The same is true as we live our lives. Our personal infrastructure is critical to living a good life. Our physical, emotional, and spiritual lives are always in flux. There are definitive steps we can take to insure that we keep ourselves in the best possible state-of-being. We can pay attention to the needs of our body, mind, and spirit to provide a foundation for a life filled with health, joy, and peace.

What are the work zones in your life? Where are there areas where you need to slow down, pay attention, and take steps to shore up those aspects of your life? What are you reading? What are you creating? What are you exploring? What actions do you take when you have moments of insight? We know that if you don’t pay attention to your personal infrastructure, just like the roads we travel, your body, mind, and spirit will begin to deteriorate. This deterioration creates physical ailments such as migraines, back pain, and gastro-intestinal trouble as some examples. The huge increase in depression and anxiety across the lifespan is evidence that our emotional infrastructure, as a society, is in need of attention. The number of suicides, and the number of people on antidepressants and anti-anxiety drugs is staggering.

Life doesn’t come without a price and I’m not talking about financial. I’m referring to the energy and attention that is required to propel us toward health and healing. We can’t live our lives on autopilot. We need to pay the price such as exercising, praying, meditating, therapy, or creative outlets of our emotional lives. Create your own work zone, it works for our country and it will work for you!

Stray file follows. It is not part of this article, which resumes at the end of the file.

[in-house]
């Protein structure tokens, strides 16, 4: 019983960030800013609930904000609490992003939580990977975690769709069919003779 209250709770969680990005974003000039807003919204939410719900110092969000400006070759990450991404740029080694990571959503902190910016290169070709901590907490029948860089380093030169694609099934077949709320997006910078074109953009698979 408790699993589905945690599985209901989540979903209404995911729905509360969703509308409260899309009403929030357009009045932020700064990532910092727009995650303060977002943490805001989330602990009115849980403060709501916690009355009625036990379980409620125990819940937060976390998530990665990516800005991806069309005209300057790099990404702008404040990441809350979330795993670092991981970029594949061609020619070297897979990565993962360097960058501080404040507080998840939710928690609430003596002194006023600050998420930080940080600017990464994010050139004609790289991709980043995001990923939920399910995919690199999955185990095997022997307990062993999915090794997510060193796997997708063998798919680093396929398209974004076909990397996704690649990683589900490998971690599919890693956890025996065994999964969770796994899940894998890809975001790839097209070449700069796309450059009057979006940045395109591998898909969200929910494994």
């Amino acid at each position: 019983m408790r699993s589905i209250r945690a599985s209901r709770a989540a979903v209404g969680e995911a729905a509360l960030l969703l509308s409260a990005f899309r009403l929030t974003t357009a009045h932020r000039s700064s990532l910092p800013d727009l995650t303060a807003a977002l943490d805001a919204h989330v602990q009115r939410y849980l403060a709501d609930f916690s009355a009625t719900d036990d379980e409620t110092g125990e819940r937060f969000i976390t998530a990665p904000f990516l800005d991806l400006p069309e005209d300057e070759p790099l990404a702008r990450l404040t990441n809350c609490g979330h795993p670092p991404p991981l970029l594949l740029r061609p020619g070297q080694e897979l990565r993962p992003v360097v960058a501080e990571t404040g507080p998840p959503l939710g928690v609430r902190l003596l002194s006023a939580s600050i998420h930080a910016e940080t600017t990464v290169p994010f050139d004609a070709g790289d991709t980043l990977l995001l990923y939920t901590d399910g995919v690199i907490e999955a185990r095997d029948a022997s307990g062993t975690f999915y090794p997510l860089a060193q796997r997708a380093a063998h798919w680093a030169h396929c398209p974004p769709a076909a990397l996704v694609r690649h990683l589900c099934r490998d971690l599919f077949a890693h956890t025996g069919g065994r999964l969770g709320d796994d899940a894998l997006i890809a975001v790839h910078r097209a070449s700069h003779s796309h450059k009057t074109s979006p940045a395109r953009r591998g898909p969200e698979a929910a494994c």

Facing adversity and looking for education, support, and inspiration?  Visit http://www.survivingstrong.com

Want to explore your creative side to use as the roadwork for your body, mind, and spirit?  Visit http://www.timetolivecreatively.com

Follow me on Twitter: @GregKatz2

Posted in after the diagnosis, coping with chronic illness, coping with life threatening illness, Emotional Health, living with chronic illness, overcoming adversity

Enjoy Your Own Company

We’re social creatures. We spend most of our days interacting with people in our family, our work situations, and our civic/social arenas. We’re connected by phone and email so we’re never out of reach from anyone. What has become a social world, interacting as part of our human process, has become a noisy world. We’re trying to find more and more ways of being together and sometimes I wonder if it’s because we’re afraid of being alone.

I do make a distinction between alone and lonely. Being alone is a choice we make to cut off from others for some quiet time. Lonely is a social deprivation that for many can lead to many physical, emotional, and spiritual problems. When we’re alone we give ourselves the opportunity to hear our thoughts without interruption. It gives us time to think about what we really want and need so we can set our priorities.